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Soldiers of the Kornilov Shock Battalion (World Socialist Web Site: Volunteer Army captures Rostov)

2/12/1917 Using unconventional methods, the Bolsheviks assert their power over the State Bank and the army

The Bolsheviks continue to consolidate their position. Striking civil servants are still a problem for the new regime. Many of Russia’s officials are opposed to the Bolsheviks’ seizure of power and have been on strike in protest. By now though the strikes are declining in effectiveness as enough civil servants return to work in order for some semblance of orderly public administration to progress.

One area where the Bolsheviks have had particular problems is the State Bank, whose staff have refused to obey the orders of Sovnarkom, the Soviet government. This puts the Bolsheviks in an awkward position, as it prevents them from paying their supporters. Finally though the situation is resolved by the removal at gun point of the State Bank’s cash reserves.

Another pole of opposition to the Bolsheviks is the army. Lenin has sent an order to all units to elect their own representatives to conduct local armistice negotiations with the Germans. Dukhonin, the acting army commander, has attempted to prevent this order reaching frontline troops. Dukhonin’s efforts are thwarted by the Germans, who have themselves retransmitted Lenin’s order, hoping to speed the disintegration of the Russian army.

Lenin decides that he has had enough of Dukhonin. He is dismissed and Krylenko, the Sovnarkom war commissar, heads to army headquarters at Mogilev to replace him. But when Krylenko arrives, Dukhonin is dead. An angry crowd of soldiers had attacked the general, accusing him of organising the release from captivity of Kornilov. Dukhonin is beaten to death and his body reportedly used for target practice.
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State Bank employees demonstrate in support of the Constituent Assembly (St Petersburg Encyclopaedia: Constituent Assembly, All-Russian)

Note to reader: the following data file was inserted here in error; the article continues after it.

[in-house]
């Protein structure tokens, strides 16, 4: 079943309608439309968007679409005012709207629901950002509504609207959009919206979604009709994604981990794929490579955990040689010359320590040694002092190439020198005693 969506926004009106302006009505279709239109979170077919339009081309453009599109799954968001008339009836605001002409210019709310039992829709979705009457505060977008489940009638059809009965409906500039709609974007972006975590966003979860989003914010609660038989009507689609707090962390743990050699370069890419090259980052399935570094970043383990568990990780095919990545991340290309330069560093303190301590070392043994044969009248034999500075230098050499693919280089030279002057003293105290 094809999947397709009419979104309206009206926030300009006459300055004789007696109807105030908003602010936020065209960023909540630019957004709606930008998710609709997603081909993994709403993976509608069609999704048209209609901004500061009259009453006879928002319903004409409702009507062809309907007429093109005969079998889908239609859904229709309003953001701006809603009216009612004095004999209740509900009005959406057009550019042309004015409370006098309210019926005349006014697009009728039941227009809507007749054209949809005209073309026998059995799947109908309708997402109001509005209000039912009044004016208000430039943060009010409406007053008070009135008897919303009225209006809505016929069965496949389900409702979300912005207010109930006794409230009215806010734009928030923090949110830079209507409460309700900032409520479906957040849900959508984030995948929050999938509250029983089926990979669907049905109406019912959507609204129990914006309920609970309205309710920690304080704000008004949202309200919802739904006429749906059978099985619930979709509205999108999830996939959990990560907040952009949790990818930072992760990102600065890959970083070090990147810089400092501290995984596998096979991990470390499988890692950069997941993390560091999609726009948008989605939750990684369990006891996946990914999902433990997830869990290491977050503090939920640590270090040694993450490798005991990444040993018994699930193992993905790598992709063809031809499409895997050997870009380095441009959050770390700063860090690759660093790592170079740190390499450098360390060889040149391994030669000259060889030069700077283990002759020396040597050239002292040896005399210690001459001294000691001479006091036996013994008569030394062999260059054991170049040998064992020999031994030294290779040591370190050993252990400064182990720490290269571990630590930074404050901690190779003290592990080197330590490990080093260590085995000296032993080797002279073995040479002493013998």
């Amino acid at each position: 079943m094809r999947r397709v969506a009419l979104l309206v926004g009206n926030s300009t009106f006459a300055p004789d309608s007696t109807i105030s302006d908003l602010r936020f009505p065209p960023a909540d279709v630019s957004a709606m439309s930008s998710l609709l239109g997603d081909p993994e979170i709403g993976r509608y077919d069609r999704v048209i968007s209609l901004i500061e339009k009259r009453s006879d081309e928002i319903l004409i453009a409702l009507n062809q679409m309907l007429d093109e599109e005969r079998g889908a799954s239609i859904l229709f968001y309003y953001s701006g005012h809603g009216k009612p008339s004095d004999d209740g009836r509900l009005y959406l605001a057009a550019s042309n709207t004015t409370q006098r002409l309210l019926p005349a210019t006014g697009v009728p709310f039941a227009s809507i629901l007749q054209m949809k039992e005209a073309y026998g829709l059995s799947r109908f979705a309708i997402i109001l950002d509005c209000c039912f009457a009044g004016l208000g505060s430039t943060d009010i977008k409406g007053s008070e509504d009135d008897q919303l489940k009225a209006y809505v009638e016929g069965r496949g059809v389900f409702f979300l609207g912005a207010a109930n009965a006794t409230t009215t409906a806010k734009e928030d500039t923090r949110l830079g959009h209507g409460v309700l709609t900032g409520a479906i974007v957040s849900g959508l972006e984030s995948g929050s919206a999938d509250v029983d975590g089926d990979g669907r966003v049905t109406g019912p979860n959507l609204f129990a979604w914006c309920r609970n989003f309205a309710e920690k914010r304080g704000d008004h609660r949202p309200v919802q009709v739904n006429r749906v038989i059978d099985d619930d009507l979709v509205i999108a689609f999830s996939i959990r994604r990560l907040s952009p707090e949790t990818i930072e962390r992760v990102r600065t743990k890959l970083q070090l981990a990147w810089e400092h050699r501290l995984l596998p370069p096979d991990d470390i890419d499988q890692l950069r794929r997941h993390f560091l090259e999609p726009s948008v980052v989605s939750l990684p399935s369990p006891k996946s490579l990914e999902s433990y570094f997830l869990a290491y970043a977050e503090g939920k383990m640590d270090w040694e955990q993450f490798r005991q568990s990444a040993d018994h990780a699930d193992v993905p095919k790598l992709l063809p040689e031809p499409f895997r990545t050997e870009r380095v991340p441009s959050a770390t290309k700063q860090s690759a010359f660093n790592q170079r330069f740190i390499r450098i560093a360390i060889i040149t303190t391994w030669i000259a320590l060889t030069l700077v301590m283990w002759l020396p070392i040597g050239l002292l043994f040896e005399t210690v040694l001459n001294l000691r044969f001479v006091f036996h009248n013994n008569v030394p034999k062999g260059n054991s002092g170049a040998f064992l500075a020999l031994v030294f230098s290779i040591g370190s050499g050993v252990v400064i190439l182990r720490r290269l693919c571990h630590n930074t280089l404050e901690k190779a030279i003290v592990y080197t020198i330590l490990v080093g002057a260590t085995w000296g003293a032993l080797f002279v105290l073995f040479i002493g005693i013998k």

Nikolai Dukhonin (World War 1: November 22, 1917 – Bolsheviks Begin Armistice Talks with Central Powers)

14/9/1917 The Petrograd Soviet swings behind the Bolsheviks #1917Live

Kornilov‘s coup against Kerensky‘s government has failed. Alexeev, Kerensky’s new army commander, takes over at the Mogilev headquarters. Kornilov is placed under arrest, albeit in very agreeable circumstances. Krimov, who had led his march on Petrograd, is less fortunate. After a fraught meeting with Kerensky, in which he accuses the prime minister of having betrayed Kornilov, Krimov shoots himself, believing Russia to be doomed.

Kerensky attempts to reassert his authority. In place of his recently dissolved cabinet, he forms a five man Directory headed (naturally) by himself. He declares Russia a socialist republic, formally ending he monarchy that everyone had forgotten about. He orders all militias to disarm. But the workers militias that formed in Petrograd to oppose Kornilov keep their weapons.

Russia is still in a chaotic state, gripped by agrarian and industrial unrest. And the Kornilov affair has weakened Kerensky. Conservatives hate him for failing to support the general. Others suspect him of intriguing with Kornilov before their rupture. With Kerensky’s support ebbing away leftwing groups like the Bolsheviks find themselves in the ascendant. Now the Petrograd Soviet for the first time has a Bolshevik majority. Today it agrees to a motion, proposed by the Bolshevik Kamenev, calling for the establishment of a Soviet government.

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A meeting of the Petrograd Soviet (Awful Avalanche: Biography of Bolshevik Leader Lev Kamenev)

12/9/1917 Bolsheviks in the ascendant as Kornilov’s coup fails #1917live

Kornilov‘s attempt to overthrow Russia’s Provisional Government and establish a dictatorship is unravelling. Thanks to agitators from Petrograd his men are deserting the cause and throwing their lot in with the revolution. In some cases Kornilov loyalists are being arrested by their own men. Krimov, leading Kornilov’s vanguard, narrowly escapes this fate, but he is obliged to travel under escort to Petrograd. Elsewhere generals fall over themselves to disassociate themselves from Kornilov’s failed putsch.

So Kornilov’s counter-revolution is over: there will be no man on a white horse to save Russia. The news is a shock to reactionary elements who had hoped that the general would restore order to an increasingly chaotic country. But the Revolution‘s supporters are jubilant. The Bolsheviks are particularly pleased. Their involvement in the anti-Kornilov militias in Petrograd has rehabilitated them following the unpleasantness of the July Days. It has also put guns in the hands of large numbers of working people who are now effectively under Bolshevik control.

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Men of Kornilov’s Savage Division, which has now turned against him (Wikipedia)